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  • Resilient Concurrency Control in Distributed Database Systems

    Page(s): 437 - 443
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    This paper presents the resiliency features of the optimistic approach to concurrency control and demonstrates how it lends itself to a design of a reliable distributed database system. The validation of concurrency control, integrity control, and atomicity control has been integrated. This integration provides a high degree of concurrency and continuity of operations in spite of failures of transactions, processors, and communication system. View full abstract»

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  • Manuscripts Received

    Page(s): 443
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  • General Probability of System Failure

    Page(s): 444 - 449
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    This paper presents a general method to determine probabilities of failure of any fixed subset of coherent system components under various conditions. The method uses a known reliability structure of the system and the known joint probability distribution of its component times-to-failure. This method is universal and can be applied in many cases. Nevertheless, for large systems it is troublesome. In practice a problem is solved using a numerical program. View full abstract»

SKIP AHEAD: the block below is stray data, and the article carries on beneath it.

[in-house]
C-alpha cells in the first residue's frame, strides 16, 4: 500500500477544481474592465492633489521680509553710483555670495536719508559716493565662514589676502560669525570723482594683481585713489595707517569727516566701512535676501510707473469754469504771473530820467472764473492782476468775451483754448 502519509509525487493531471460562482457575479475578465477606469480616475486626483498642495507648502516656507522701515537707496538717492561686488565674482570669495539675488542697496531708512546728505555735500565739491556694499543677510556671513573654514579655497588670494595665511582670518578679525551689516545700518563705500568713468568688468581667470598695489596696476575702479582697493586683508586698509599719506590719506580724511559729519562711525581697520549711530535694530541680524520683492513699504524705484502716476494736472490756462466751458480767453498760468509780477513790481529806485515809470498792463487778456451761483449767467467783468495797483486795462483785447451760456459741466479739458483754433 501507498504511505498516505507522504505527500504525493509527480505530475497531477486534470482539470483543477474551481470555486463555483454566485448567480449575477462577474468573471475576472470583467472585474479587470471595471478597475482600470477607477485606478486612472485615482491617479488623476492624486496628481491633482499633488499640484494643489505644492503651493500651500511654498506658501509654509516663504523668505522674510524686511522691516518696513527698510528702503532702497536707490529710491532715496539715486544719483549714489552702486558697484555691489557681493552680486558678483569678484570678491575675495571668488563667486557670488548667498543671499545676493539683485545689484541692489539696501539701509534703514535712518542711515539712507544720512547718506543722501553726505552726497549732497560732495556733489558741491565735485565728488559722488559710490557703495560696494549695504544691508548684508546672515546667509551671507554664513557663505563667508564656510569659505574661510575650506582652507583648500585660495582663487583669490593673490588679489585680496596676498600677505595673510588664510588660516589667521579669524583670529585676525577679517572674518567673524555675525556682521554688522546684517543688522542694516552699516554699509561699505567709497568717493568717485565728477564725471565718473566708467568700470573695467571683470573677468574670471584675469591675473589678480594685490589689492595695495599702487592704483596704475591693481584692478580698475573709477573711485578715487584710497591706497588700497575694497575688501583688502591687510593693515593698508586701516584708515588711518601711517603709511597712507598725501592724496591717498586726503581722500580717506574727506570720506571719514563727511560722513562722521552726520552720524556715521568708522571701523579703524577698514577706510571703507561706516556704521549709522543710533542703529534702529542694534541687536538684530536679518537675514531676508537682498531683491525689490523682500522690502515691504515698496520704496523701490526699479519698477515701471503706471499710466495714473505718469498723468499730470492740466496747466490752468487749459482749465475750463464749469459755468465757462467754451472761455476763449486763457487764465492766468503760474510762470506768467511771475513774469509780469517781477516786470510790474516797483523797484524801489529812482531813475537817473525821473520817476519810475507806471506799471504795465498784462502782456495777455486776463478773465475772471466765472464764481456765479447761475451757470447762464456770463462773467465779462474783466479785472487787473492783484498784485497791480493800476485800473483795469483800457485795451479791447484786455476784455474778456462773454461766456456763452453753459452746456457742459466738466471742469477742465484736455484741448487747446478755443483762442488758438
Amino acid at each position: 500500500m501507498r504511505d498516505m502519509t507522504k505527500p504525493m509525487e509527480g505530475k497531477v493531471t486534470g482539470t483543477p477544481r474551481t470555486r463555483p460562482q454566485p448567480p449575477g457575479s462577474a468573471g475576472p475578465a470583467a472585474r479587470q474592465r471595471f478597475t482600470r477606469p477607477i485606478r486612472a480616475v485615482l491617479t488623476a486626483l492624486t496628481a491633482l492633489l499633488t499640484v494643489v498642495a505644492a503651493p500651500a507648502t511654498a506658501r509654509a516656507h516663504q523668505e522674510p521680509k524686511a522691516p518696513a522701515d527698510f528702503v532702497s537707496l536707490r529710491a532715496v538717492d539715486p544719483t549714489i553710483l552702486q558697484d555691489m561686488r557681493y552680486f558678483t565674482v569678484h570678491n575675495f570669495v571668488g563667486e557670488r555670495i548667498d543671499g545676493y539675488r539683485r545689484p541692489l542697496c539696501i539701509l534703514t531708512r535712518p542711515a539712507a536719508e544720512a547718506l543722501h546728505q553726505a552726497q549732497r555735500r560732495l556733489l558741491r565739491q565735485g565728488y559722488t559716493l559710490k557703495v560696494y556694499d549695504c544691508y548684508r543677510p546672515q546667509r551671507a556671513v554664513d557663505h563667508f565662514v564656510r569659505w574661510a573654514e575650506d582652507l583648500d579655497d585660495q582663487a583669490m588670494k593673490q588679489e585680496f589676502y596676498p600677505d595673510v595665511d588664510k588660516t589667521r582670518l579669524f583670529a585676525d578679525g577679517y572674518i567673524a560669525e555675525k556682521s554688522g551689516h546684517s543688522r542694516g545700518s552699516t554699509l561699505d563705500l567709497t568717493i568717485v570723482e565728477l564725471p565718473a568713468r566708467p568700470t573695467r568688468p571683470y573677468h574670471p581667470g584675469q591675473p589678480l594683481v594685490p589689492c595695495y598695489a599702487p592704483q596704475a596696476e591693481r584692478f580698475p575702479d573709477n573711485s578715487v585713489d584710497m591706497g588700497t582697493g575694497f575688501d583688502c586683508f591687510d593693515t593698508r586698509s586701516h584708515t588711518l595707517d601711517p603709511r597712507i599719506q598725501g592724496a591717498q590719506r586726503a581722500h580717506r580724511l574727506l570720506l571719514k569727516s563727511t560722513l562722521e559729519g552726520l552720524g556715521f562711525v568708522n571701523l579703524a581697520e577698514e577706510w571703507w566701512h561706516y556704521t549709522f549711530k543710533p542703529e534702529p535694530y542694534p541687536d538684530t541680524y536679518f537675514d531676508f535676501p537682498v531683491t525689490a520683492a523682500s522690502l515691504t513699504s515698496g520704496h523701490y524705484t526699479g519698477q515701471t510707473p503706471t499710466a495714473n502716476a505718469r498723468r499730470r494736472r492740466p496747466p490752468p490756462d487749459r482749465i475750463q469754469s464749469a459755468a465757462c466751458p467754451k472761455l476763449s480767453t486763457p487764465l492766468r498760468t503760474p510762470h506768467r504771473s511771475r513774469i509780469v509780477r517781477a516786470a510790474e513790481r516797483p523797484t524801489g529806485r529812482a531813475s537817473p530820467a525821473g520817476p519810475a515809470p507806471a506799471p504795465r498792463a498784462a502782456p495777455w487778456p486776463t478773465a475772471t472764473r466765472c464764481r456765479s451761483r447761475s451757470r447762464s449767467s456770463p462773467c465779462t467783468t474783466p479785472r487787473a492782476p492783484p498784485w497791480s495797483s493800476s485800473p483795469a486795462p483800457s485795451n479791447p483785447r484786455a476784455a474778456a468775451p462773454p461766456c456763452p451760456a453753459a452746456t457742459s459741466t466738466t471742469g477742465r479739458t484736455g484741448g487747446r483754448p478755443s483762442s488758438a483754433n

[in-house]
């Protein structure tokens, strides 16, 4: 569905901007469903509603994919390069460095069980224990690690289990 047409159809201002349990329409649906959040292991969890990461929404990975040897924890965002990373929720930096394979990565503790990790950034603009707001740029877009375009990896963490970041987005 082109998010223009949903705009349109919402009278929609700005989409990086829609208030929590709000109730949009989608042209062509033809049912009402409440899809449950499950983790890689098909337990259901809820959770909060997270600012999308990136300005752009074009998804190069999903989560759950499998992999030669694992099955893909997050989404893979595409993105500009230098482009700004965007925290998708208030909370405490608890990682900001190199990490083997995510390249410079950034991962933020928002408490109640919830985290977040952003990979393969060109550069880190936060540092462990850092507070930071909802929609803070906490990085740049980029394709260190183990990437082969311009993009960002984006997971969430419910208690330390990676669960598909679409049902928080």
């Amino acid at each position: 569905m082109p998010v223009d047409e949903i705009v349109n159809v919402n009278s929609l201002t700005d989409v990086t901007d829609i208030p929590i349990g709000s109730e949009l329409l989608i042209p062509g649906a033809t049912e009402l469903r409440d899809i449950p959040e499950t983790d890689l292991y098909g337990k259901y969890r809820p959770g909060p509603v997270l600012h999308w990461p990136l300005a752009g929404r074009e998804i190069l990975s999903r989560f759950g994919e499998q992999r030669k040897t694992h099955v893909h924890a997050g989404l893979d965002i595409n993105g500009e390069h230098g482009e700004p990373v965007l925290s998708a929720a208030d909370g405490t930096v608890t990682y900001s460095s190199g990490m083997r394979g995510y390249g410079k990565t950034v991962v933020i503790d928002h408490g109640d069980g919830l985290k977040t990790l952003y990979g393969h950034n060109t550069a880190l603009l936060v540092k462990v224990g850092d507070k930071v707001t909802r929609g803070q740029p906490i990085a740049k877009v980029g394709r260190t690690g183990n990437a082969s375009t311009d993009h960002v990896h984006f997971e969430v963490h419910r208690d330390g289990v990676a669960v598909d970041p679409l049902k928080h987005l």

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  • Book Review

    Page(s): 449
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  • Probability of Component or Subsystem Failure Before System Failure

    Page(s): 450 - 457
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    A method of determining the probability of having a given set of components failed and another set of components working at the time of system failure is based on the notion of boundary probability. The method is simple and easily applied to any s-coherent system for which the reliability structure is known. The application of this method is limited to the case of continuous probability distributions of time to failure because no simple method of computing boundary probabilities in the discrete case could be found. This is not, however, a major limitation of the method since in the majority of practical applications continuous random variables representing times to failure are used. The method can be extended to the case of non-s-independent random variables. Several examples illustrate the procedure. View full abstract»

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  • Fault-Tree Analysis by Fuzzy Probability

    Page(s): 453 - 457